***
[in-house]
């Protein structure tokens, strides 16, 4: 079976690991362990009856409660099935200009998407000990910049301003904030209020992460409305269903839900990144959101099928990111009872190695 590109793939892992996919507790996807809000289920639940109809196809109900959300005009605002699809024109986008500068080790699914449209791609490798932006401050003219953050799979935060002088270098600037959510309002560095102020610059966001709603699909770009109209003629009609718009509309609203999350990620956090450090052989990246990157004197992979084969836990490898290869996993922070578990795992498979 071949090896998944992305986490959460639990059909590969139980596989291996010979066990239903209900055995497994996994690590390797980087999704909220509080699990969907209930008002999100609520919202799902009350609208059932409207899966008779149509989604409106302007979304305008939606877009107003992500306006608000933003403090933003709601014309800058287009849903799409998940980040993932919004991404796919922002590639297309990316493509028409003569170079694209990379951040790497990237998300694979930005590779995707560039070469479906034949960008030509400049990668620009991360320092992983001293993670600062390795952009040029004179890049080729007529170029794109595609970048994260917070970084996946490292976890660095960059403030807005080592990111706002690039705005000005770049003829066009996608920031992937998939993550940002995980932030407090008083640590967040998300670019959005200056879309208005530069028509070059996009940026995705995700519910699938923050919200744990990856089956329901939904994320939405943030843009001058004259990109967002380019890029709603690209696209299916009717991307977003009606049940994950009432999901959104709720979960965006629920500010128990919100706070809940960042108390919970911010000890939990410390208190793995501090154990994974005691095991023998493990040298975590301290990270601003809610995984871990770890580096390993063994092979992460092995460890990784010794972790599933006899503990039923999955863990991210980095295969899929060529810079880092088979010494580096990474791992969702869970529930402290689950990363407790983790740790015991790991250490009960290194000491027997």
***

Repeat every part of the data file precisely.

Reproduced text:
[in-house]
């Protein structure tokens, strides 16, 4: 079976690991362990009856409660099935200009998407000990910049301003904030209020992460409305269903839900990144959101099928990111009872190695 590109793939892992996919507790996807809000289920639940109809196809109900959300005009605002699809024109986008500068080790699914449209791609490798932006401050003219953050799979935060002088270098600037959510309002560095102020610059966001709603699909770009109209003629009609718009509309609203999350990620956090450090052989990246990157004197992979084969836990490898290869996993922070578990795992498979 071949090896998944992305986490959460639990059909590969139980596989291996010979066990239903209900055995497994996994690590390797980087999704909220509080699990969907209930008002999100609520919202799902009350609208059932409207899966008779149509989604409106302007979304305008939606877009107003992500306006608000933003403090933003709601014309800058287009849903799409998940980040993932919004991404796919922002590639297309990316493509028409003569170079694209990379951040790497990237998300694979930005590779995707560039070469479906034949960008030509400049990668620009991360320092992983001293993670600062390795952009040029004179890049080729007529170029794109595609970048994260917070970084996946490292976890660095960059403030807005080592990111706002690039705005000005770049003829066009996608920031992937998939993550940002995980932030407090008083640590967040998300670019959005200056879309208005530069028509070059996009940026995705995700519910699938923050919200744990990856089956329901939904994320939405943030843009001058004259990109967002380019890029709603690209696209299916009717991307977003009606049940994950009432999901959104709720979960965006629920500010128990919100706070809940960042108390919970911010000890939990410390208190793995501090154990994974005691095991023998493990040298975590301290990270601003809610995984871990770890580096390993063994092979992460092995460890990784010794972790599933006899503990039923999955863990991210980095295969899929060529810079880092088979010494580096990474791992969702869970529930402290689950990363407790983790740790015991790991250490009960290194000491027997």